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Modeling to Predict Biodegradability

Applications in Risk Assessment and Chemical Design
  • Robert S. Boethling
Part of the Environmental Science Research book series (ESRH, volume 54)

Abstract

In the US, the safety of specific chemical substances is evaluated primarily under three statutes. Substances used as food additives, drugs and cosmetics are regulated by the Food and Drug Administration (FDA) under the Federal Food, Drug and Cosmetic Act (FFDCA). Chemical substances proposed for use as pesticides are regulated by the US Environmental Protection Agency (USEPA) under the Federal Insecticide, Fungicide and Rodenticide Act (FIFRA), which imposes a host of data requirements for any submitter seeking to register the substance as an active ingredient. Industrial chemicals are regulated under the Toxic Substances Control Act (TSCA; Public Law 94–469), which was enacted by Congress in 1976 in response to a perceived need to limit exposure to “environmental chemicals” such as polychlorinated biphenyls (PCBs). As stated in the Act, its primary purpose is “to assure that…innovation and commerce in…chemical substances and mixtures do not present an unreasonable risk of injury to health or the environment” (TSCA, section 2(b)). TSCA requirements are different for existing substances and substances not yet in production (“new” chemicals). One of the first tasks of the newly created Office of Toxic Substances (now the Office of Pollution Prevention and Toxics; OPPT) was to assemble and publish a list of chemical substances already in commerce. This was accomplished in July, 1979 as the TSCA Chemical Substance Inventory, which listed approximately 50,000 substances then in production or being imported into the US. Since that time the Inventory has grown to include over 70,000 substances by the addition of new chemicals.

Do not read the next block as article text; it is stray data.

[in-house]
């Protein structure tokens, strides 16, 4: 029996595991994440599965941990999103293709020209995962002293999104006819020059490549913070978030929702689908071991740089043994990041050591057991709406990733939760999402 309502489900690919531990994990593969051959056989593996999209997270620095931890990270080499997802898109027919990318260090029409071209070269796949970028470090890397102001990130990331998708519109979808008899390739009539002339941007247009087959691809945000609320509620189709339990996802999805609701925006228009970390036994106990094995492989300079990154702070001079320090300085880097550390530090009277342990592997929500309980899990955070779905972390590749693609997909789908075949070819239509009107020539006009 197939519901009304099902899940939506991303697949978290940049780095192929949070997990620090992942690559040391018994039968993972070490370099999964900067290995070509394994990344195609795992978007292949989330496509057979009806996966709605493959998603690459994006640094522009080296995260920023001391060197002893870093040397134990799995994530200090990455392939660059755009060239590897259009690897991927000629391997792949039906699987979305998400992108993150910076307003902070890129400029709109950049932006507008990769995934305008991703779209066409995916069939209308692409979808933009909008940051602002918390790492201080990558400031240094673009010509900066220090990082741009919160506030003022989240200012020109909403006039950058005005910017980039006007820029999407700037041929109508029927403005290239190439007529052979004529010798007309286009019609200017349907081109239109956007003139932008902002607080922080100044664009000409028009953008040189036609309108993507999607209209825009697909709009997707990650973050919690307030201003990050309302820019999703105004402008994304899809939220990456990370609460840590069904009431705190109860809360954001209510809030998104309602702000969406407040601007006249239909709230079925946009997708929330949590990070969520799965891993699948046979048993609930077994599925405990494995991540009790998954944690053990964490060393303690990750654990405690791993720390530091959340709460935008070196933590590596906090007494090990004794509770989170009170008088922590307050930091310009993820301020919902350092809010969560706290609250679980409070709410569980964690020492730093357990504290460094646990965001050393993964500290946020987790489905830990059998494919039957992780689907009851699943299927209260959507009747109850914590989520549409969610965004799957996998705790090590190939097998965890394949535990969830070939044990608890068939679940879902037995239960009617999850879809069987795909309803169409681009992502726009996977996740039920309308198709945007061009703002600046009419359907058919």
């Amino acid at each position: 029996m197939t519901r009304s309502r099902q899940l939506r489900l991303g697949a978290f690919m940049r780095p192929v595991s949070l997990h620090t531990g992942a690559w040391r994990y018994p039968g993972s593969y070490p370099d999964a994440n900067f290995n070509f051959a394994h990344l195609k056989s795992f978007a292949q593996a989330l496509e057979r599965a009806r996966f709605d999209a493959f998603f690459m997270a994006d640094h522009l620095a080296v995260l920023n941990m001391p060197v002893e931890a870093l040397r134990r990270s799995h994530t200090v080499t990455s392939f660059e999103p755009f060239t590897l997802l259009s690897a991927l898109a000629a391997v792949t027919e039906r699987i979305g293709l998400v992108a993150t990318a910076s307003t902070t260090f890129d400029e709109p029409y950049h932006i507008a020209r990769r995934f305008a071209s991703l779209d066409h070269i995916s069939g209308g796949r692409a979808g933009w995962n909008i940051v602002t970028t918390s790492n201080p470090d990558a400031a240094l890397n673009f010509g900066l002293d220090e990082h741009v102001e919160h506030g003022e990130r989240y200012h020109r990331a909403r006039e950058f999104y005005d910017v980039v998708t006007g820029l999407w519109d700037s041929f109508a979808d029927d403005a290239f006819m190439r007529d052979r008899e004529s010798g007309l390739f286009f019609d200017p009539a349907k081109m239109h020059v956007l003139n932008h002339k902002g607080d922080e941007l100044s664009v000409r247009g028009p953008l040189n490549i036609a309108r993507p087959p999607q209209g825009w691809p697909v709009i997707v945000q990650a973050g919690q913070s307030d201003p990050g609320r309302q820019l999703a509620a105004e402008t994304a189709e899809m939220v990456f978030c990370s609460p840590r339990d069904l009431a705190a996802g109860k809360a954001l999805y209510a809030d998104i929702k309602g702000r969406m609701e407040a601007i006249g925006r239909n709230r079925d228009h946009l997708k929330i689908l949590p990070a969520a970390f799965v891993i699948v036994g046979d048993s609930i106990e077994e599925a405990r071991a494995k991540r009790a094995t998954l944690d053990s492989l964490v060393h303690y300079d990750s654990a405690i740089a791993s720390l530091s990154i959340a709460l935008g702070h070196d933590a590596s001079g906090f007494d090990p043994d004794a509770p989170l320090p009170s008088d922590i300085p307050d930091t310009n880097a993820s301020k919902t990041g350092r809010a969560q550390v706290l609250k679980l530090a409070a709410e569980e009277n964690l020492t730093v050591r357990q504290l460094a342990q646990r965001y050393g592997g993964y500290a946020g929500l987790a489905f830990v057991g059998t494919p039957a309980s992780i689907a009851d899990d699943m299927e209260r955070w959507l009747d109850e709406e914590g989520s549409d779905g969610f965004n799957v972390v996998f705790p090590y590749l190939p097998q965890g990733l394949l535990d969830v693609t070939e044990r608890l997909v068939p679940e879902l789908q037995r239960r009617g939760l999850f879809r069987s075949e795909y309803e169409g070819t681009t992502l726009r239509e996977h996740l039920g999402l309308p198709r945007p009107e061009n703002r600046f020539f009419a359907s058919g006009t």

Keywords

Linear Alkylbenzene Sulfonate Diphenyl Phosphate Surfactant Science Series Unreasonable Risk Branch Alkyl Group 
These keywords were added by machine and not by the authors. This process is experimental and the keywords may be updated as the learning algorithm improves.

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Copyright information

© Springer Science+Business Media New York 1997

Authors and Affiliations

  • Robert S. Boethling
    • 1
  1. 1.U.S. Environmental Protection AgencyOffice of Pollution Prevention and Toxics 7406USA

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